Streaming Wars – 10 Hidden Gems In The Disney+ Lineup

As the launch date for Disney+ (the Disney streaming service planning to go head to head with the likes of Netflix and Amazon) approaches, a lot of the focus is on some of the biggest movies that are going to be on the service. Advertisements for the service boast the Star Wars and Marvel titles that will be a part of the lineup, as well as all of the classic Disney animated films, that people remember from growing up. Recently, Disney+ released a massive list of titles that were scheduled to be available to stream on the launch date, November 12th, including the big blockbuster titles, as well as exclusive to the service movies like the live action remake of Lady and the Tramp, and TV shows like The Mandolorian set to take place in the Star Wars universe. However, in the pile of titles being announced, there are a few interesting movies and/or TV shows that might not be seen as selling points by the company, but are very much worth a look when your browsing through the content. Here, in chronological order, are ten potentially overlooked titles that are worth checking out.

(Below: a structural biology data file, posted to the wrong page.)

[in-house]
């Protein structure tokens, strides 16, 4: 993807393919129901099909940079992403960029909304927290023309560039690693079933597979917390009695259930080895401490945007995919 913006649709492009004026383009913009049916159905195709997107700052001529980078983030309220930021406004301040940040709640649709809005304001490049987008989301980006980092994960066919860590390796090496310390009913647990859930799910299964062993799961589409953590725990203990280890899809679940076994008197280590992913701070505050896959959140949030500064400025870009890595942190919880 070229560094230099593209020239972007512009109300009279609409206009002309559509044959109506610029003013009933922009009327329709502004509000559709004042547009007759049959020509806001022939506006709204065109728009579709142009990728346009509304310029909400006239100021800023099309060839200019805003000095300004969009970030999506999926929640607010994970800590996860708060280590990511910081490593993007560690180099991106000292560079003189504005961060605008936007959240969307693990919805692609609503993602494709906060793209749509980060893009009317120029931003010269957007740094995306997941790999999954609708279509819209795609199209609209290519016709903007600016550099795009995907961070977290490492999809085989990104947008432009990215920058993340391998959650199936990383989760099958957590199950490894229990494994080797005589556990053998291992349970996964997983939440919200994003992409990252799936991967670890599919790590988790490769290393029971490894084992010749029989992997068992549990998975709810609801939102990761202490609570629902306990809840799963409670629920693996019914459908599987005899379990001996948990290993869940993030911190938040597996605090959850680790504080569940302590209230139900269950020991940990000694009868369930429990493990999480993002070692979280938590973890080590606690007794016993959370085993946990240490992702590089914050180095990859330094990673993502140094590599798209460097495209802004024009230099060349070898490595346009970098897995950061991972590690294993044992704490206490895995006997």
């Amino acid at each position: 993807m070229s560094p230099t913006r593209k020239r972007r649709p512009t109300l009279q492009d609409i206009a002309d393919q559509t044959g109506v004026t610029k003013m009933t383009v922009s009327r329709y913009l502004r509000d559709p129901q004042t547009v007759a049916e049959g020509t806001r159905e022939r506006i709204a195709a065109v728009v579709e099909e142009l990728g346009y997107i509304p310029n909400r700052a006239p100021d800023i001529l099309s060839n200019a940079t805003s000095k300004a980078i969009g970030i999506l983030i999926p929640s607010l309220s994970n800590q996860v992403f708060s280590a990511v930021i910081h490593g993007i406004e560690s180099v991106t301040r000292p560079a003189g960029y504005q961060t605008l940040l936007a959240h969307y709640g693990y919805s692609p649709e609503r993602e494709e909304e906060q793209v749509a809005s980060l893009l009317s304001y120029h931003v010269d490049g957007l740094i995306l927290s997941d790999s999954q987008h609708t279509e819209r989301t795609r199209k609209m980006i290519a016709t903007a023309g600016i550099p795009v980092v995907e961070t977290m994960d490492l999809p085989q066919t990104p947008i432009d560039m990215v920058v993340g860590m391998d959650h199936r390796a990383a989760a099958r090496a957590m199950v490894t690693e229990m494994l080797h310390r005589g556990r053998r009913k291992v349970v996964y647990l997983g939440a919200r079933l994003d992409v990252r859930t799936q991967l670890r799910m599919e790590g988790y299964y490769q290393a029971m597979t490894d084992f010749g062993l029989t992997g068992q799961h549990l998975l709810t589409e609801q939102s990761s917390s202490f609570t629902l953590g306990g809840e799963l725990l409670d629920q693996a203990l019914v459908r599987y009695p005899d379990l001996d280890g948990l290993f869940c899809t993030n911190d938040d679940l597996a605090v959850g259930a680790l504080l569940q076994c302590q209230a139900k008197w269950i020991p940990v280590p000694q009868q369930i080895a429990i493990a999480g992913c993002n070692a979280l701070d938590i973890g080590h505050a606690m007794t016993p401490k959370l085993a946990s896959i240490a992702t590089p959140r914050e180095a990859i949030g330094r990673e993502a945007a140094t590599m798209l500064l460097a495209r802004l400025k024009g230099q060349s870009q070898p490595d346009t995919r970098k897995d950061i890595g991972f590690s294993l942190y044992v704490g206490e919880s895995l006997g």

• The Swiss Family Robinson (1940)

    In 1940, the first feature length adaptation of the book The Swiss Family Robinson was released by RKO pictures. For that reason alone, this is a movie worth checking out, but it’s been one that’s been for audience to see in the past. At least part of the reason for that is because Walt Disney bought the rights to the film in 1960, when the Disney version of The Swiss Family Robinson was about to be released in an effort to suppress the former picture, perhaps in an effort to keep audiences from being confused.  

Since that time, there’s never been an easy way to watch this version of the Swiss Family Robinson. Because it was owned by the Walt Disney Company, there haven’t been any theatrical screenings of the movie in years. There have been a few limited DVD releases with low print runs, but even those can be hard to find. Now, the movie is being made widely available for anyone who wants to finally see this version of the story. For those who want to compare, Disney’s own 1960 version of the movie is going to be available on Disney+ as well.  

  • The Sign of Zorro (1958)

Though it initially only lasted for two seasons, Disney’s Zorro TV show was extremely popular during its initial rung and it was shown in syndication for years after, earning fans from multiple generations. Despite the show’s popularity, it’s not easy to watch Zorro today. The seasons were released on DVD in limited runs and now each season goes for hundreds of dollars on the second hand market.